Malware Analysis Articles (22)

Malware Classification

What are the different types of malware? A Guide to Malware Classification.

The Working Environment of Popular Debuggers and Disassemblers

In a previous article we discussed the basic concepts of debuggers and disassemblers. We will now take a look at the working environment of popular debugging and dissassembling applications.

Introduction to Debuggers and Disassemblers

Reverse Engineering (RE) has been the leading technique for understanding the structure and operation of malicious programs and what they’re programmed to do for a very long time.

Tools to get you Started in Malware Analysis

In this blog post, we will discuss a few additional extremely useful analysis tools. Please note that this is not an exhaustive list of the best available tools, but rather a starting point.

Identifying Malware Persistance

This article will discuss the most prevalent persistent techniques employed by malware.

What is fileless malware?

Fileless malware is a type of malware that does not rely on traditional executable files to infect a system. Instead, fileless malware uses existing system files and resources to infect a system and carry out its malicious activity. Fileless malware typically uses scripting languages like PowerShell or VBScript to execute malicious code. The malware code is injected directly into system memory, evading detection by traditional security solutions that focus on scanning files on disk.

Malware Injection Techniques: API hooking techniques

The API hooking technique (which is based on process injection) is utilized by adversaries in order to modify the input or output of Windows API calls. Use cases include stealing passwords, preventing the loading of security tools, hijacking network connections, logging keystrokes, and hiding processes and files.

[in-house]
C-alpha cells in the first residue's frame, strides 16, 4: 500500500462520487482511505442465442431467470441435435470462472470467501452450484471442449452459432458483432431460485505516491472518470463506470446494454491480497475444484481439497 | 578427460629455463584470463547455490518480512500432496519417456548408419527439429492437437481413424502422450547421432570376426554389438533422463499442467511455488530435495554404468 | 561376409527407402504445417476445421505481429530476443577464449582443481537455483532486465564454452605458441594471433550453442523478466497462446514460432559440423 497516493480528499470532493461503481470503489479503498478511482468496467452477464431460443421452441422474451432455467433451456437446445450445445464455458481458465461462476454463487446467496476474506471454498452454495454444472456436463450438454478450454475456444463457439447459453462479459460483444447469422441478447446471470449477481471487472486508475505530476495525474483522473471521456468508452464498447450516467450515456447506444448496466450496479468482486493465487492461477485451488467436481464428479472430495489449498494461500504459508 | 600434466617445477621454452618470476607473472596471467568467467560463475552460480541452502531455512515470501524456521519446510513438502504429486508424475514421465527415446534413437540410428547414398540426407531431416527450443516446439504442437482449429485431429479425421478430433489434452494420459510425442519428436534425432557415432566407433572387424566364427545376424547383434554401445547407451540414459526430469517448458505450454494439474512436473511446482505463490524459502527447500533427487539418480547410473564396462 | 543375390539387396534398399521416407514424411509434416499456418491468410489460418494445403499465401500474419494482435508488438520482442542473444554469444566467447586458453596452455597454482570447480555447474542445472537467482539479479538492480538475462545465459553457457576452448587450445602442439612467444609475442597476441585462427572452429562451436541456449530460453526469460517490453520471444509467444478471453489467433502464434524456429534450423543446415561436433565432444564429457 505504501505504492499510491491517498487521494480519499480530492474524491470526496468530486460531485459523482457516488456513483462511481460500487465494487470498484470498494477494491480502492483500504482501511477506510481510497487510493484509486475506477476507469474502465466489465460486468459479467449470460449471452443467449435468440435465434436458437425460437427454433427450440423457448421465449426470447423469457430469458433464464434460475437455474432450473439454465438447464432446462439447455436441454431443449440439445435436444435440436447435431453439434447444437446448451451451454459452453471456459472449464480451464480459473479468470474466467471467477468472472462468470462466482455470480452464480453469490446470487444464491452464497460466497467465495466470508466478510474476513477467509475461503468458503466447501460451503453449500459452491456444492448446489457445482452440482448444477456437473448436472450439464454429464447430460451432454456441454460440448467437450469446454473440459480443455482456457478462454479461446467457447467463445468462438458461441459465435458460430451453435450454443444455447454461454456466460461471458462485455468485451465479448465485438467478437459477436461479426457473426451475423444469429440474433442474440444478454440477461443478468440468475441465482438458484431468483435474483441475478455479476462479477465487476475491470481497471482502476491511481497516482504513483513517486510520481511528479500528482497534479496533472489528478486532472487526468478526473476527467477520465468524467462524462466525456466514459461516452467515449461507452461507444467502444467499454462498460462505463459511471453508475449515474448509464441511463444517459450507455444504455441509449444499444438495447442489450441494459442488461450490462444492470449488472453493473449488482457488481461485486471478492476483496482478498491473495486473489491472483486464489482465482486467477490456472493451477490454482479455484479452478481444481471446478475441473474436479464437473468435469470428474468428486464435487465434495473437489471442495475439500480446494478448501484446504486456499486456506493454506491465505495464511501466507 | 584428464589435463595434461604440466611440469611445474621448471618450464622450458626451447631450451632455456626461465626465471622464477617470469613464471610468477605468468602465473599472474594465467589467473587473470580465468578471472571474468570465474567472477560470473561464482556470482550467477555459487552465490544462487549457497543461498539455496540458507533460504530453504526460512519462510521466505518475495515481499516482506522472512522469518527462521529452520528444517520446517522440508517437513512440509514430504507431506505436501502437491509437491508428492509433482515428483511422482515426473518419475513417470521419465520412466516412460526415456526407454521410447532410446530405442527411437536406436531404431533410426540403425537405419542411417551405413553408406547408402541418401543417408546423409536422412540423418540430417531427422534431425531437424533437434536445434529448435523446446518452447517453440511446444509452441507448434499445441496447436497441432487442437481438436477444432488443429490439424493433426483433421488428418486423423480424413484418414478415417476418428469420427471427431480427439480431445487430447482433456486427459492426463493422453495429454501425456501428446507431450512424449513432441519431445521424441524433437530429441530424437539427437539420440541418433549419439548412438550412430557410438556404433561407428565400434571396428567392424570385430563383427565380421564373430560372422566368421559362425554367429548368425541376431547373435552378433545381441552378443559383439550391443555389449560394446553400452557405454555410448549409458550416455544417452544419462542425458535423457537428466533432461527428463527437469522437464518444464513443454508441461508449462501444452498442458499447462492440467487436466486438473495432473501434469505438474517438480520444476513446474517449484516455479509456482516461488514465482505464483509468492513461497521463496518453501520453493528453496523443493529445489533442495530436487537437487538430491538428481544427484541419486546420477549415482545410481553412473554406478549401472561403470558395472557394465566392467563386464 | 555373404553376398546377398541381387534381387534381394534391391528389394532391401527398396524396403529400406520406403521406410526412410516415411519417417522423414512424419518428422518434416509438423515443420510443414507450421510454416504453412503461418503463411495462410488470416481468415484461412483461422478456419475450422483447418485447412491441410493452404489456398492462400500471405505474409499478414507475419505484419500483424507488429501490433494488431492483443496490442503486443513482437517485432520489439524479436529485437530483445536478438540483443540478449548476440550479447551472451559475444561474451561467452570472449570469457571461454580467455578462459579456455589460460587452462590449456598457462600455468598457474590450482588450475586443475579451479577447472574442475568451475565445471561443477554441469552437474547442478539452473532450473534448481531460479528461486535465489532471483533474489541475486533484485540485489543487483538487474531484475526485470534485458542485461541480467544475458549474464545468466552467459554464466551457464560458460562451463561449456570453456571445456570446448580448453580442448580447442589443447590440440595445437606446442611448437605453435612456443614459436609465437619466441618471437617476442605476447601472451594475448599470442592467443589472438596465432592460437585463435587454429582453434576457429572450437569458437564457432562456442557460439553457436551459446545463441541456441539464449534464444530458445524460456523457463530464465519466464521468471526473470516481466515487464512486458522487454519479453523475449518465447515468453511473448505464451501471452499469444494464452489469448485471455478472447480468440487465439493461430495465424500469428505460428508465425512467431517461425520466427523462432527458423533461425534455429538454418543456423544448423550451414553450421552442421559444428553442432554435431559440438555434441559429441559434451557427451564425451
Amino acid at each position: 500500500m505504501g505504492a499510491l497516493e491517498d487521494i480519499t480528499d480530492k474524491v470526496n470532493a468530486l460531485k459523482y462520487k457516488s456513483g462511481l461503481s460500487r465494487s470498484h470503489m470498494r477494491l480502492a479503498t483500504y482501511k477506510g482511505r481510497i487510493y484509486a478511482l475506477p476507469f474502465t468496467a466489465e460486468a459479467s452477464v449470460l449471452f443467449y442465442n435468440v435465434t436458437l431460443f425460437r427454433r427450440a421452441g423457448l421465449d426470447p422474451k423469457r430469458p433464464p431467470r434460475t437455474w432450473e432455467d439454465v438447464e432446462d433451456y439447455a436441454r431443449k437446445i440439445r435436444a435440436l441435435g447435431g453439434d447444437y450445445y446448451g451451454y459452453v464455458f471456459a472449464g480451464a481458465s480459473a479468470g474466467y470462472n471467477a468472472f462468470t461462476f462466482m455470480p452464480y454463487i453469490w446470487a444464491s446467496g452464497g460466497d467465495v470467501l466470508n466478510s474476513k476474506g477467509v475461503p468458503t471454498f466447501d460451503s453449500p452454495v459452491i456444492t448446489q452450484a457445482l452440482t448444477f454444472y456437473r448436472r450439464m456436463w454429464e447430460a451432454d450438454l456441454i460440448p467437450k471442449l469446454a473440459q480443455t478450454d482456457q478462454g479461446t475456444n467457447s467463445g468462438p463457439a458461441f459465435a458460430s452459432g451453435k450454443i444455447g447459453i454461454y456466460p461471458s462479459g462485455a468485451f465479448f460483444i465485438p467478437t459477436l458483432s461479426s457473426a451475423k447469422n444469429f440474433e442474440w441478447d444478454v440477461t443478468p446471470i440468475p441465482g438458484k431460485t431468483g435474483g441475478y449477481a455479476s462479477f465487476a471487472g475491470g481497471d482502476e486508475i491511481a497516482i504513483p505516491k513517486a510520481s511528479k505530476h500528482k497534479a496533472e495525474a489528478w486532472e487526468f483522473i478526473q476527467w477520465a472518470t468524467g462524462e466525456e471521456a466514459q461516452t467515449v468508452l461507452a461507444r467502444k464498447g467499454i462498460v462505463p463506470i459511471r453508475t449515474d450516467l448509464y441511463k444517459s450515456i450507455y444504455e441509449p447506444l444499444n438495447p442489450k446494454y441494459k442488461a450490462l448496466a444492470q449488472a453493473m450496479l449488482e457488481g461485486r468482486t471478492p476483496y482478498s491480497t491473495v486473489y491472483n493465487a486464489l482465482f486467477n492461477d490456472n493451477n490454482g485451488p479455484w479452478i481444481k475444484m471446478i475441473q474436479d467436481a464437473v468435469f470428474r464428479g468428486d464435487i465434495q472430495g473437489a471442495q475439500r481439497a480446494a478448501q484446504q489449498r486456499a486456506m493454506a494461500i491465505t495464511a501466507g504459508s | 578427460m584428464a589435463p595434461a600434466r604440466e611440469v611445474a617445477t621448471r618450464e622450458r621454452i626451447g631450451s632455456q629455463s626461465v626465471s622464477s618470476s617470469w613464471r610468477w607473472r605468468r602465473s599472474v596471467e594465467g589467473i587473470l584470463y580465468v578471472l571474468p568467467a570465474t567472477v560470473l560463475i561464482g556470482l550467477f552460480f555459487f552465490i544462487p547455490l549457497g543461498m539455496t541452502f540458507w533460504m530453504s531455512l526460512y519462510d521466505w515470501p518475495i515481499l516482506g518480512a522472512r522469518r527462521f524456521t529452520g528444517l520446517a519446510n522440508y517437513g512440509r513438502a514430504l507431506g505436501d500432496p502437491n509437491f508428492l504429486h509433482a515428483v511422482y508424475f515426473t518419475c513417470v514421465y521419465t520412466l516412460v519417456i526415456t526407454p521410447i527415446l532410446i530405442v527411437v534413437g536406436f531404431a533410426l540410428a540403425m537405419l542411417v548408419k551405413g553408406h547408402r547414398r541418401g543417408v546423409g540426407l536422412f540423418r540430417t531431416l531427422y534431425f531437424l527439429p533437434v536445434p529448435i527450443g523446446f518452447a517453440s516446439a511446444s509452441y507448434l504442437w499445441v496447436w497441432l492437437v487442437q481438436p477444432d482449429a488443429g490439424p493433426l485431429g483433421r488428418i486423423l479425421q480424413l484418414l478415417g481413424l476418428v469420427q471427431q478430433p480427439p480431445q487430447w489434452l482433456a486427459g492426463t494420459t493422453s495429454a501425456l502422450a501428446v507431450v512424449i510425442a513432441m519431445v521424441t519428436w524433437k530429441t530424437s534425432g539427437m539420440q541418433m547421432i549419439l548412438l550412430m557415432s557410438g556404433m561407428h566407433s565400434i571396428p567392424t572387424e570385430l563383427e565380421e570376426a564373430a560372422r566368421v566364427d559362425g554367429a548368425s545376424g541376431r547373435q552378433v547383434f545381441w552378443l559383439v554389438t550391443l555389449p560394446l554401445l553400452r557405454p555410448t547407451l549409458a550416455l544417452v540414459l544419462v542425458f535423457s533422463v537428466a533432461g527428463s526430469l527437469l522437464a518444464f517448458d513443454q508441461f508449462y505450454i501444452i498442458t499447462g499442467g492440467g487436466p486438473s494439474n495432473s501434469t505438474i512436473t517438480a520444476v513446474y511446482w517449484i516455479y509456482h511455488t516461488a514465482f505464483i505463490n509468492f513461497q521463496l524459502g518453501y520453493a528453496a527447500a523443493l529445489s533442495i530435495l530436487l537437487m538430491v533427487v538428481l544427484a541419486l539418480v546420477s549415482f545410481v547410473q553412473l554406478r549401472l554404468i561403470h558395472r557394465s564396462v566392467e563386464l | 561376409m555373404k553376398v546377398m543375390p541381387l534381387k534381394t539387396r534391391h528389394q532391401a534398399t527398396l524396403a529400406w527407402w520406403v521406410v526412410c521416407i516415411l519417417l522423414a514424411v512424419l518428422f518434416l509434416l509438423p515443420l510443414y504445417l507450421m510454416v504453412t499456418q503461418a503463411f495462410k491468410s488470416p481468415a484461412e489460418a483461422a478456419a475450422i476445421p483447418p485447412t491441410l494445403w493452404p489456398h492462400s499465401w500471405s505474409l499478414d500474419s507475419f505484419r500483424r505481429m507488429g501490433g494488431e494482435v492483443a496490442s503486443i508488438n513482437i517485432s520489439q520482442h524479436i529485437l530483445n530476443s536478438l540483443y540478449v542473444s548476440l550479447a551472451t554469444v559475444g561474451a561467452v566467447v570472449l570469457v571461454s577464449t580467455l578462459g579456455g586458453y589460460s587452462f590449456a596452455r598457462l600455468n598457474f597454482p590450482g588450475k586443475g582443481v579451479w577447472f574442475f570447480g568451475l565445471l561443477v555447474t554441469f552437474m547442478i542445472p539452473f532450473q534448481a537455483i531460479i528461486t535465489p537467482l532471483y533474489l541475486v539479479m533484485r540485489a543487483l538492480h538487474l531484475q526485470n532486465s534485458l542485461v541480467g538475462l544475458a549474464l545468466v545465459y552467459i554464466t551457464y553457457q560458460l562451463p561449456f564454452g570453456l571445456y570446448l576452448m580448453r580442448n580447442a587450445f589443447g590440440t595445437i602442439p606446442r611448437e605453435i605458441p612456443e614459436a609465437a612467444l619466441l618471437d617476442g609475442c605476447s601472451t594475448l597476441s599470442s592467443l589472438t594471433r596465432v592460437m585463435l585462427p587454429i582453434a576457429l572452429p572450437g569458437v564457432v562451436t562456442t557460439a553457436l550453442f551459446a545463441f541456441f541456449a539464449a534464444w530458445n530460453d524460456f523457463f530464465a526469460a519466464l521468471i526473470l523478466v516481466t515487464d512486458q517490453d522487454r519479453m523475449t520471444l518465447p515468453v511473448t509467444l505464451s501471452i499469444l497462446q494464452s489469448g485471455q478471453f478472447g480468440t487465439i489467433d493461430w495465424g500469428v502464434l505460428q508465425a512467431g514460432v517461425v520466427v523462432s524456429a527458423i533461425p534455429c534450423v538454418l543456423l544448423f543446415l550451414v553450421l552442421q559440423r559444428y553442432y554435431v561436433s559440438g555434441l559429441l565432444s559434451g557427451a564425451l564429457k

Malware Injection Techniques: AtomBombing, EWMI, NtTestAlert

AtomBombing is a malware injection technique that inserts malicious code into legitimate process threads. This technique is often used by attackers to gain persistence on a system or to elevate privileges. The code that is injected into the thread can be executed when the thread is scheduled, which allows the attacker to execute their code without needing to create a new process.

Malware Injection Techniques: APC injection

APC injection is a type of malware that inserts code into a process by using the system’s asynchronous procedure call (APC) queue. This type of malware is difficult to detect because it doesn’t create any new processes or files. Instead, it modifies existing ones. APC injection can be used to install other types of malware, such as keyloggers and remote access tools. It can also be used to disable security features, such as antivirus software.

Malware Injection Techniques: Thread Execution Hijacking and SetWindowsHookEx

We continue to review the various methods of code injection!

Malware Injection Techniques: Process Hollowing

Process hollowing is a process of running a new process in the address space of a preexisting process. Process hollowing has been used by malware to masquerade their code as legitimate processes. When the legitimate process is hollowed, the malware code is injected into the new process and executed. The malware can then use the existing process’ permissions to perform malicious actions on the system.

Malware Injection Techniques: Introduction